As Latin America’s Leaders Hail Democracy In Havana, Cuba’s Beatings Intensify, but rather than try some networking at Davos, Cristina visited with what’s left of Fidel,
while Argentina Loses $1.25 Billion of Foreign-Currency Reserves
Kirchner’s Government Tries to Head Off Recession
Argentina’s central bank has shed $1.25 billion of its dwindling foreign-currency reserves since it devalued the peso last week, even as the currency came under renewed pressure on Thursday.
he devaluation has so far failed to achieve what is believed to be its main goal: to close the confidence-busting gap between the official and black-market rates. The gap has narrowed in recent weeks.
The bigger the gap between black-market and regulated rates, the more the Argentine public fears the official exchange rate is overvalued and vulnerable to another devaluation.
Another measure aimed at deflating the black market also appears to be falling flat.
Starting Monday, Argentines were allowed to buy limited amounts of dollars for savings for the first time in about 18 months. The tax agency said it had authorized purchases of more than $137 million in dollars through Thursday afternoon.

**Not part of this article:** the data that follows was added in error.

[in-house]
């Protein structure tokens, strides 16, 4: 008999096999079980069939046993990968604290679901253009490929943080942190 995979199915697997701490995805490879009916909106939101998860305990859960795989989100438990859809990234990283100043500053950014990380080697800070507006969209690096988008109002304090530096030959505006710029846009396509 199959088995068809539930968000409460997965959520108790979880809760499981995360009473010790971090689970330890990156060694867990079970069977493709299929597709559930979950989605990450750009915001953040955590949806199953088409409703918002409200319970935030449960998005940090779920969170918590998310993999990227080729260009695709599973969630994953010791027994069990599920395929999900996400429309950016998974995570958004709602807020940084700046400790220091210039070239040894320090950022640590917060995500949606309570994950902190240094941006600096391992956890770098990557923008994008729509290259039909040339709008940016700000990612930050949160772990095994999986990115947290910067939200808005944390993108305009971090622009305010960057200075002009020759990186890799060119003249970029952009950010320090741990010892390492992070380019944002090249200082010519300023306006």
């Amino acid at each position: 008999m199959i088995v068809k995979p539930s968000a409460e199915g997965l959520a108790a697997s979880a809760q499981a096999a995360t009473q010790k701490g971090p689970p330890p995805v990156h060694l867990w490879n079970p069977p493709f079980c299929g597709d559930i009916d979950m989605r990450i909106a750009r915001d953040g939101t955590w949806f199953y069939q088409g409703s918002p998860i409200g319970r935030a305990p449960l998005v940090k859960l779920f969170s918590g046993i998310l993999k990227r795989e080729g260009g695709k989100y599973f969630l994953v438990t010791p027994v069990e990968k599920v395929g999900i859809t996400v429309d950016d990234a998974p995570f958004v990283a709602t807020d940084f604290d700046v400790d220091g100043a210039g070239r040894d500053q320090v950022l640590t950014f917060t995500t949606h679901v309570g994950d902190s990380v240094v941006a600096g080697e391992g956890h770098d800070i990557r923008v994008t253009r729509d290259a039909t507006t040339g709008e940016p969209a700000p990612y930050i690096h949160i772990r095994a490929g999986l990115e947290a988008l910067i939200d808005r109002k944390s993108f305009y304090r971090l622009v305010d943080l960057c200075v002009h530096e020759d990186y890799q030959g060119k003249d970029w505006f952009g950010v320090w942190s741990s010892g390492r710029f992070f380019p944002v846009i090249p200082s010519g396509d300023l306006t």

However, Argentines opted to pay a 20% tax and withdraw $125 million from the banks instead of taking advantage of attractive interest rates and tax breaks for dollar deposits, the tax agency said. Many people still remember the 2002 crisis, when the government forcibly swapped dollar savings for devalued pesos.The Kirchner administration has borrowed more than $29 billion since 2010 from the central bank to pay its creditors, while government fuel imports and falling gold prices have also dented reserves.
If that money doesn’t stay in the banks, the central bank will likely take additional measures to stem dollar outflows. The central bank could takes losses of between $8 billion and $9 billion to individuals this year under the measure, according to estimates from BNP Paribas.
The trend has some investors and Argentines wondering if the country might struggle to pay its foreign debt and buy enough imported goods to keep its economy going.
As you can tell from the title of this post, I consider it a certainty.
Prior post: Argentina: Chronicle of a default foretold